• alli@pointofchangecounselling.com.au

Point Of Change Counselling

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Substance Abuse

Substance Abuse

This page is not designed to give in-depth information about specific substances. There are plenty of medical sites which address this. As a counsellor, I am invested in helping both individuals who are affected by substance abuse and the people who support them. The greatest challenge associated with this issue arises from the reluctance of the affected individual to recognise that they have a problem. Even if they do, or if someone close to them convinces them they need support, most people believe they can stop their habit unaided.

Excuses People Give For Continuing Substance Abuse

  • I'm not hurting anyone else.
  • I can still function fully. I'm not affected by my current use.
  • I'm sharper, more insightful and more productive when I'm using.
  • I like who I am when I'm using.
  • Most campaigns against using are just scare-mongering by people who've never used themselves.

Whether we like to acknowledge it or not, very few if any people start to use substances because they are committed to self-destruction. It may start as a result of peer pressure, or the need to gain acceptance, but the reason many people continue after the first experience, is because they get something out of it.

Reported Benefits Of Substance Abuse

  • Increased pleasure
  • Greater feeling of alertness
  • A boost in confidence
  • A sense of relaxation
  • Decreased appetite. (Some people see substances as an aid to weight loss).
  • Emotional numbness which allows the temporary forgetting of painful experiences.
  • Self-medication for relief from physical pain.

Of course, the major drawback with these beliefs is that the person who holds them is unable to recognise how much their thinking / reasoning is affected by the substance. They are convinced that their perspective is correct, so it is very difficult to persuade them by argument.

Although the effects of each substance will differ, there are generalised symptoms which will apply to many of them.

Overview Of Effects

  • Impaired judgement and perception. (For example, the person who is unable to walk in a straight line due to use of a substance, still genuinely believes that they are more than capable of driving).
  • Shortened attention span.
  • Loss of physical control.
  • An ever-increasing need for greater amounts of the preferred substance to achieve the desired result.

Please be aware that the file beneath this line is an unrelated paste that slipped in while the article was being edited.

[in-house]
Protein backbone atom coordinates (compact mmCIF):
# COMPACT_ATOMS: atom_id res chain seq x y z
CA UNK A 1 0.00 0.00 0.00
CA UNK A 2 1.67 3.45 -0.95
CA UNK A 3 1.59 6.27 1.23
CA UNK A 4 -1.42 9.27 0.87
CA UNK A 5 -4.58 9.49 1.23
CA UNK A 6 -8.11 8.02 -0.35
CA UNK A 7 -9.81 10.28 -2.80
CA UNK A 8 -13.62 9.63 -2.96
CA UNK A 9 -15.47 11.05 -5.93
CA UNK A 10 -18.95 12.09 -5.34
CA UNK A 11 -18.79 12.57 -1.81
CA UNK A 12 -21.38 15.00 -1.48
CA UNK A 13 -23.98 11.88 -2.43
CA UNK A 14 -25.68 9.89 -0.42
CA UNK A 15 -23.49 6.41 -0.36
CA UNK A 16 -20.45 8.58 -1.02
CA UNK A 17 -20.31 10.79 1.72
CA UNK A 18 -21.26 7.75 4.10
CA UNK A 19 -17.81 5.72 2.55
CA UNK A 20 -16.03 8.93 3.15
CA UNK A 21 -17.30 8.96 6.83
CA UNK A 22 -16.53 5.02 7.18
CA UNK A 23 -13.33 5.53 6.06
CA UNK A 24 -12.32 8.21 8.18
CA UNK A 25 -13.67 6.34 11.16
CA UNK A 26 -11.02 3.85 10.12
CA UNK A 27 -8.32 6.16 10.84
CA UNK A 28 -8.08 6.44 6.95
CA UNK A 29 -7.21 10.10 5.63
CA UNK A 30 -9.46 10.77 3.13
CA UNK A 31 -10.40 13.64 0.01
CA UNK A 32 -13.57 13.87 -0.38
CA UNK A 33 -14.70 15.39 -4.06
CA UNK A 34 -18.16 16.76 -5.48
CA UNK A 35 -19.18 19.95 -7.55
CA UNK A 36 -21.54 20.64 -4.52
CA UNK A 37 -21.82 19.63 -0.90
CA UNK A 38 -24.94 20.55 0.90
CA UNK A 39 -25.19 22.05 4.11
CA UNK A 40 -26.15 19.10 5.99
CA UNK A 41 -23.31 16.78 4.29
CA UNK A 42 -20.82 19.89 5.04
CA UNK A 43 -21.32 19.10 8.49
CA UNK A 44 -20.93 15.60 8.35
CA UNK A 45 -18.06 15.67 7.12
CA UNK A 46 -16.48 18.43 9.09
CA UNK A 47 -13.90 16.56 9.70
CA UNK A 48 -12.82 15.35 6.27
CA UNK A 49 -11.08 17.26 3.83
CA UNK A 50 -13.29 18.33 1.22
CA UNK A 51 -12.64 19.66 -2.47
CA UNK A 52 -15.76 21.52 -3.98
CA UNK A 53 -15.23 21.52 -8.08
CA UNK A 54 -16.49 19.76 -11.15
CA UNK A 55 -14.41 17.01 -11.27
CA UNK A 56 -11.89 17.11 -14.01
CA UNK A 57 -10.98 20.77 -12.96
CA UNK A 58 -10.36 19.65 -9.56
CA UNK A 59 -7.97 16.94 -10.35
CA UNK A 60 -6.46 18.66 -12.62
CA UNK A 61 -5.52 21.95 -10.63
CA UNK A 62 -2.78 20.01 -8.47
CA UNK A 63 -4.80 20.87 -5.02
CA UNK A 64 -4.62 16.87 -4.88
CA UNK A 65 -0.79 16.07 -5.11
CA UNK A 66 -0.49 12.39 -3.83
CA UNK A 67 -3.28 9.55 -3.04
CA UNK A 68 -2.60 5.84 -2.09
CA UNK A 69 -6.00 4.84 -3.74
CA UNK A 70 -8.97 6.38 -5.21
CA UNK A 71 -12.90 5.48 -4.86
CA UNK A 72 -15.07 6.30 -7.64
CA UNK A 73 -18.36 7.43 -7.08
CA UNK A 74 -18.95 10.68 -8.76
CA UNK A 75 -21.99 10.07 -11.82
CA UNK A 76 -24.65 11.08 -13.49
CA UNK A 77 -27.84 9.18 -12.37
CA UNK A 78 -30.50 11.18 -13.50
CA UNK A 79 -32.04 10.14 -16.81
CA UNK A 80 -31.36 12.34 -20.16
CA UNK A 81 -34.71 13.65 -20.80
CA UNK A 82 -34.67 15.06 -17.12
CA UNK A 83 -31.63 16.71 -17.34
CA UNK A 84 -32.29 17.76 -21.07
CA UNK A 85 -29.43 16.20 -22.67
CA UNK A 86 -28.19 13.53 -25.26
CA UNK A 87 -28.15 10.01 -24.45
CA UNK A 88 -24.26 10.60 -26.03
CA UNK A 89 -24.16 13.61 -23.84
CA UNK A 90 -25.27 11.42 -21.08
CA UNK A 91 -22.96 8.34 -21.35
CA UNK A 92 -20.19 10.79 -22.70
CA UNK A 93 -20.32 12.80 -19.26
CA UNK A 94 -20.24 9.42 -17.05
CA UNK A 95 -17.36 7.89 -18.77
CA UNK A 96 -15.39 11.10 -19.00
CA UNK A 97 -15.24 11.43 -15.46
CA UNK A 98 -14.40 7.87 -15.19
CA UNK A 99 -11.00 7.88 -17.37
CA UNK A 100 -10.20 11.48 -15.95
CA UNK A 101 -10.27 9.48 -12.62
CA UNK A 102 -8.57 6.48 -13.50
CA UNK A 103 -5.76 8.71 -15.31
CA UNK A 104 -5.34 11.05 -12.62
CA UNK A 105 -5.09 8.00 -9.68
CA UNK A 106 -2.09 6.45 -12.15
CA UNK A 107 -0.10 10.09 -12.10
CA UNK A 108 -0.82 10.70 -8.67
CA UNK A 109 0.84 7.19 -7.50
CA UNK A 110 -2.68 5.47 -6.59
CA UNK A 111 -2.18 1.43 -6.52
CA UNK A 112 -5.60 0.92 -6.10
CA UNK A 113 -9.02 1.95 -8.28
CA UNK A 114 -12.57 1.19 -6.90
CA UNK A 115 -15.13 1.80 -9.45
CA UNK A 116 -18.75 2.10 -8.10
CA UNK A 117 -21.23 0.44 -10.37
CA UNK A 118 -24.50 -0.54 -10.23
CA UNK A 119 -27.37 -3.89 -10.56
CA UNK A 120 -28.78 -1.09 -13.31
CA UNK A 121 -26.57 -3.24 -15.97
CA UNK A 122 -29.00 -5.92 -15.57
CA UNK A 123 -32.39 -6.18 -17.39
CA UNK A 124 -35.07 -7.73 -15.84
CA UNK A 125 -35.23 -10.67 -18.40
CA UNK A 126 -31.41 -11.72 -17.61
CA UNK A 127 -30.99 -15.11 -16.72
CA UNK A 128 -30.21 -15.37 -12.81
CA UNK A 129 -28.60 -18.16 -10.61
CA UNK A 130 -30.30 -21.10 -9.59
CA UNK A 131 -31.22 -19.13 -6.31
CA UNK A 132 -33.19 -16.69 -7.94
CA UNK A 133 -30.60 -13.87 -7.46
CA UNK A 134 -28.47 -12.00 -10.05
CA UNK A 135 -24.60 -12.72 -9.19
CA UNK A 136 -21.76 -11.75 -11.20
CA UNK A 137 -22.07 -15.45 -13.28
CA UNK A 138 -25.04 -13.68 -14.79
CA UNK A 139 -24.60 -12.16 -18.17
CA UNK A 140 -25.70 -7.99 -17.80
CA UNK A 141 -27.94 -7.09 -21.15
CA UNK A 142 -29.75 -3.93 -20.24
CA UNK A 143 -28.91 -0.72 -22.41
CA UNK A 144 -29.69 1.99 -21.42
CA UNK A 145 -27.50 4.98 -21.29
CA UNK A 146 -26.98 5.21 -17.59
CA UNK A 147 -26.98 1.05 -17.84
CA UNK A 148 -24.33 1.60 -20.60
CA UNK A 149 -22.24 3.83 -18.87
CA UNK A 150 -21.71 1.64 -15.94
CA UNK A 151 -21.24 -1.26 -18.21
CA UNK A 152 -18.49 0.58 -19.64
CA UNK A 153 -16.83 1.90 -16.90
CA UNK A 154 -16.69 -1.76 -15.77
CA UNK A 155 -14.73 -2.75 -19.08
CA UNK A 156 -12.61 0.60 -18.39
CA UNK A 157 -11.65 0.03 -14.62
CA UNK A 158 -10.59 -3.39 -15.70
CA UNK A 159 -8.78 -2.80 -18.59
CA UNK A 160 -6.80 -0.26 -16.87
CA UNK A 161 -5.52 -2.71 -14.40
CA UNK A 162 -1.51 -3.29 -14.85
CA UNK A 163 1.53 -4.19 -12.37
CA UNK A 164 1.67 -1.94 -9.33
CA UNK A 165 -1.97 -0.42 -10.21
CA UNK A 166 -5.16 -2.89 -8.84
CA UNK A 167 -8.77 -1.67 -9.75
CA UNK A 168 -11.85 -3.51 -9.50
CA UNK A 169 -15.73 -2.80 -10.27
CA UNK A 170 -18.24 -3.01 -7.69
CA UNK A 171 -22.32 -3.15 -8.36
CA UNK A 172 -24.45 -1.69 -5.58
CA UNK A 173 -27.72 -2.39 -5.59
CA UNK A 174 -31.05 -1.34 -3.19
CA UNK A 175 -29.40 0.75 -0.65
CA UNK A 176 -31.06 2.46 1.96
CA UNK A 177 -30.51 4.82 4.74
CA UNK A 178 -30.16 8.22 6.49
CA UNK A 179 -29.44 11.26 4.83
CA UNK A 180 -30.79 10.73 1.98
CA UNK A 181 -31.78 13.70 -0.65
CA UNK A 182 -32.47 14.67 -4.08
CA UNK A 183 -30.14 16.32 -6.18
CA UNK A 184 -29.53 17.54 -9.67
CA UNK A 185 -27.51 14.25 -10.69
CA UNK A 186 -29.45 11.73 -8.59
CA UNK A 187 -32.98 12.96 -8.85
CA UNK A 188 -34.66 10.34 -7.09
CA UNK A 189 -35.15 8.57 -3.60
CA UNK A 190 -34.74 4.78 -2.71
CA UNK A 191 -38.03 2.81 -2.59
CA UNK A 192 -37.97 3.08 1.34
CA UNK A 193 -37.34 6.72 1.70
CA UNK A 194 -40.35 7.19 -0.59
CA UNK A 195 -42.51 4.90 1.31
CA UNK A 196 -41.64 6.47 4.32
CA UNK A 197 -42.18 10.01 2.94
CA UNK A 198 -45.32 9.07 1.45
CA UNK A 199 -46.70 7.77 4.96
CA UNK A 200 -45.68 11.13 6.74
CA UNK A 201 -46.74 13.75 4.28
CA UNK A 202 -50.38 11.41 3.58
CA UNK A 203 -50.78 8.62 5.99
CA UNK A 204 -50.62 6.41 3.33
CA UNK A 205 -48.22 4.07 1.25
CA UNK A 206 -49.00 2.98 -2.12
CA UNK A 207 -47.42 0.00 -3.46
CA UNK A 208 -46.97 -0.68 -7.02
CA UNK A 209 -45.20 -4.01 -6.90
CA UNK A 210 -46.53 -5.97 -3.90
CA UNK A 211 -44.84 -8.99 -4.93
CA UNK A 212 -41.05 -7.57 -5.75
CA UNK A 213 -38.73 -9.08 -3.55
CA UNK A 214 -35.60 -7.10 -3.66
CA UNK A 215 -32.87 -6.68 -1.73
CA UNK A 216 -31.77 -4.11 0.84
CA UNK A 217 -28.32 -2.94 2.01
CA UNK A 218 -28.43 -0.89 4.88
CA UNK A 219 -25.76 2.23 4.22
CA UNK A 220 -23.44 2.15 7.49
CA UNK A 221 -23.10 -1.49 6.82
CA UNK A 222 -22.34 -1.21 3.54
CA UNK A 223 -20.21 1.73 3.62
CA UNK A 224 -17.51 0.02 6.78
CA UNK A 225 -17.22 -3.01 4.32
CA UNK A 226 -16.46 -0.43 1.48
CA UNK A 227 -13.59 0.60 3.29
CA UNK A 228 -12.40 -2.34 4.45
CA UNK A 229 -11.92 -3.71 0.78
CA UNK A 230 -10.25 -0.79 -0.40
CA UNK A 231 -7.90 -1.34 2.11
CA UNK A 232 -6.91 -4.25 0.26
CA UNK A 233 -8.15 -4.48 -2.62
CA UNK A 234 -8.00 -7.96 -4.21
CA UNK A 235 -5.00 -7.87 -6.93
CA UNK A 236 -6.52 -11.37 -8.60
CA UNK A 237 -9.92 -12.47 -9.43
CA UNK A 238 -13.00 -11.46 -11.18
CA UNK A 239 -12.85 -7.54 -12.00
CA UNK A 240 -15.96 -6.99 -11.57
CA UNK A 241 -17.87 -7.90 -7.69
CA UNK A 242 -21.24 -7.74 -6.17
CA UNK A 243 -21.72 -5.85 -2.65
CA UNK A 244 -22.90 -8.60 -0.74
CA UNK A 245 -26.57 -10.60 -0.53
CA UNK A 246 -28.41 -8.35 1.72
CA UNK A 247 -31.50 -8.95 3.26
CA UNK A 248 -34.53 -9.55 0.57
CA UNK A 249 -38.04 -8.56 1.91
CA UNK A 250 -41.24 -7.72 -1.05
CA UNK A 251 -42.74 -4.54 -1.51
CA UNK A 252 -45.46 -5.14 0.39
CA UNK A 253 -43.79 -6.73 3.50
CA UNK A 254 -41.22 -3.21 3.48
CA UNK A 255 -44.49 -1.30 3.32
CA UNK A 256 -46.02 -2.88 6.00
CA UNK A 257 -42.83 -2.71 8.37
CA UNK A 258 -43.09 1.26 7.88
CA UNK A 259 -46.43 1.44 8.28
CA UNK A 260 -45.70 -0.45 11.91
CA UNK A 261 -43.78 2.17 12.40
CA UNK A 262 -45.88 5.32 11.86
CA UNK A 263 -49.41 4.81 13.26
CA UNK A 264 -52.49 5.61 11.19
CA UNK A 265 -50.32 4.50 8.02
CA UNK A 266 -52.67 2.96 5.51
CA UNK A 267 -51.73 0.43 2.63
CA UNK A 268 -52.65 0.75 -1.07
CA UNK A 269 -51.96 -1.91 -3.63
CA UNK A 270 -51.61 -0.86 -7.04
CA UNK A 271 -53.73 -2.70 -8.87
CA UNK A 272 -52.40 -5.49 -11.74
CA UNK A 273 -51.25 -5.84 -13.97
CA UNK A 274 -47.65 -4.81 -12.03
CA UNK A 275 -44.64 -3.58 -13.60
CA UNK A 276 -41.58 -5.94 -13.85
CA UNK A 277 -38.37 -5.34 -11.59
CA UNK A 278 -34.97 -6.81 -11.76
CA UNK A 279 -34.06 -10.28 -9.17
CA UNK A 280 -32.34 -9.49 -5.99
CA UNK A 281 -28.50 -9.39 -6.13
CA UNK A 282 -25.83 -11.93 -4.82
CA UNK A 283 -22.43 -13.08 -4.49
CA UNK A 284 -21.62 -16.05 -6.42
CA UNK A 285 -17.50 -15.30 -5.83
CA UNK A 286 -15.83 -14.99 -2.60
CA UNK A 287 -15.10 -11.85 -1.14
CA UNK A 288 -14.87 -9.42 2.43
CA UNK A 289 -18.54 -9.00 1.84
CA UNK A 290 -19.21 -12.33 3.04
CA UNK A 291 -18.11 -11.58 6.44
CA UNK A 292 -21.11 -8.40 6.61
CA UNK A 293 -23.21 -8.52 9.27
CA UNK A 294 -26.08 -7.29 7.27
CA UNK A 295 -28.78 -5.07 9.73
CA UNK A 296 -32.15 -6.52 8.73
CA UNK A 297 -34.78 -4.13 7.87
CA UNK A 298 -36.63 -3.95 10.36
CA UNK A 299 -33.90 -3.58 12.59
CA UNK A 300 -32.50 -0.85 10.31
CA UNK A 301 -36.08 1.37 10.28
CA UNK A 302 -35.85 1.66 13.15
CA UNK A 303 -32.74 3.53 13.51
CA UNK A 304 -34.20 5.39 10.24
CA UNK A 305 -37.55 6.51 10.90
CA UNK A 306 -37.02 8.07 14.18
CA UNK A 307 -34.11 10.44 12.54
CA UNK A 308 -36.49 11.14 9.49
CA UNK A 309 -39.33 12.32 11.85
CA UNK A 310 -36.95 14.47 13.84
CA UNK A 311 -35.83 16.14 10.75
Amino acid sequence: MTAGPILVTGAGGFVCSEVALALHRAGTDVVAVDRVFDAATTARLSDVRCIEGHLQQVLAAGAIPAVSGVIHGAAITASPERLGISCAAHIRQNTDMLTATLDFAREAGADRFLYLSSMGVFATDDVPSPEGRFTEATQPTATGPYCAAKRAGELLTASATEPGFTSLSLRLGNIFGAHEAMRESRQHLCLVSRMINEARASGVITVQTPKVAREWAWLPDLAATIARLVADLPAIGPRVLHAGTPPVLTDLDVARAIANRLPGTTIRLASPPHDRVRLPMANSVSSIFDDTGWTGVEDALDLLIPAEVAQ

• Being increasingly drawn towards other users and cutting ties with non-users.

In addition to these, there is a lengthy list of the physical damage caused by substance abuse. We see them in graphic television ads, on billboards and on cigarette packs. The evidence of sickness is more difficult for users to argue with, but does not seem to be enough in itself to convince them to stop. For those who are fortunate enough to escape the physical side effects, there is still an endless list of challenges to be faced.

What Are The Signs Of Substance Abuse?

  • Withdrawal from people and activities that were previously enjoyed.
  • Falling performance at work or school.
  • Irritability, often building to a pattern of frequent mood swings or aggression.
  • Loss of hope, depression and thoughts of suicide.
  • Dizziness, problems remembering, blackouts or episodes of "lost" time.
  • Lying, selfishness (especially a lack of awareness of the needs and feelings of those around them who are affected by their actions).
  • Stealing, trouble with the law.
  • Being regularly unable to enjoy themselves without the use of substances.
  • Planning their life around the next opportunity to use.
  • Pressuring those around them to join them in using.
  • A decline in personal care and grooming.
  • Being visibly affected by substances on a regular basis.

Clearly not everyone is equally at risk of dependency or addictions. There are certain factors which can predispose us to be more vulnerable, although we should never lose sight of the fact that we still have freedom of choice.

Who Might Be At Risk Of Addiction?

  • Those who have a family history of addictions. (This can give the impression that substance abuse is "normal" and therefore acceptable).
  • Those whose personal history has been marked by chaos (for example, constantly moving house, having parents who come and go, etc) abuse or trauma.
  • People with poor social skills.
  • People with a limited support network.
  • Individuals who perform poorly in the school system.
  • Those who have never developed skills of resilience / coping.
  • Individuals with fragile self-esteem.
  • People who take on a "victim" role in life.

Counselling can be a lifeline for those struggling with substance abuse issues and those affected by their choices and behaviour. It can help you explore the factors which led you into addiction and can support you as you explore options which can lead to new behaviours. If you are concerned about someone who is abusing substances, then a counsellor can work with you to help you understand how you may be enabling the addiction, the impact of shame on you or your family and how to avoid unhelpful behaviours such as controlling, neglecting yourself or being a victim. At Point of Change Counselling, you will be treated with respect, dignity and the utmost confidentiality.

For help with substance abuse, contact Alli at Point Of Change Counselling to make an appointment.

Please ensure that you read the Copyright notice before accessing this site.

The information on this website is intended for general information only. For help, diagnosis, or treatment of specific issues, please see a mental health professional.